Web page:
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Rift Valley lake fish and shellfish provided brain-specific nutrition for early Homo

  • C. Leigh Broadhurst (a1), Stephen C. Cunnane (a2) and Michael A. Crawford (a3)
  • DOI:
  • Published online: 01 March 2007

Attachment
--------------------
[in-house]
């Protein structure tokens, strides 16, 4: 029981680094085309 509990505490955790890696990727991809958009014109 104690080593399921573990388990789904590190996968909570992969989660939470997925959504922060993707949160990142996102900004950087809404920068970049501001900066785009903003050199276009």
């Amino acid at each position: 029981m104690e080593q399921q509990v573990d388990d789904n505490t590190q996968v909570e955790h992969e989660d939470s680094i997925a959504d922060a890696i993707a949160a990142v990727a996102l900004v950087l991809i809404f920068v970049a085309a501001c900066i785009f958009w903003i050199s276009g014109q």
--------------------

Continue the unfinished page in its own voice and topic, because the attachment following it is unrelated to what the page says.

An abundant, balanced dietary intake of long-chain polyunsaturated fatty acids is an absolute requirement for sustaining the very rapid expansion of the hominid cerebral cortex during the last one to two million years. The brain contains 600 g lipid/kg, with a long-chain polyunsaturated fatty acid profile containing approximately equal proportions of arachidonic acid and docosahexaenoic acid. Long-chain polyunsaturated fatty acid deficiency at any stage of fetal and/or infant development can result in irreversible failure to accomplish specific components of brain growth. For the past fifteen million years, the East African Rift Valley has been a unique geological environment which contains many enormous freshwater lakes. Paleoanthropological evidence clearly indicates that hominids evolved in East Africa, and that early Homo inhabited the Rift Valley lake shores. Although earlier hominid species migrated to Eurasia, modem Homo sapiens is believed to have originated in Africa between 100 and 200 thousand years ago, and subsequently migrated throughout the world. A shift in the hominid resource base towards more high-quality foods occurred approximately two million years ago; this was accompanied by an increase in relative brain size and a shift towards modem patterns of fetal and infant development. There is evidence for both meat and fish scavenging, although sophisticated tool industries and organized hunting had not yet developed. The earliest occurrences of modem H. sapiens and sophisticated tool technology are associated with aquatic resource bases. Tropical freshwater fish and shellfish have long-chain polyunsaturated lipid ratios more similar to that of the human brain than any other food source known. Consistent consumption of lacustrine foods could have provided a means of initiating and sustaining cerebral cortex growth without an attendant increase in body mass. A modest intake of fish and shellfish (6–12% total dietary energy intake) can provide more arachidonic acid and especially more docosahexaenoic acid than most diets contain today. Hence, ‘brain-specific’ nutrition had and still has significant potential to affect hominid brain evolution.

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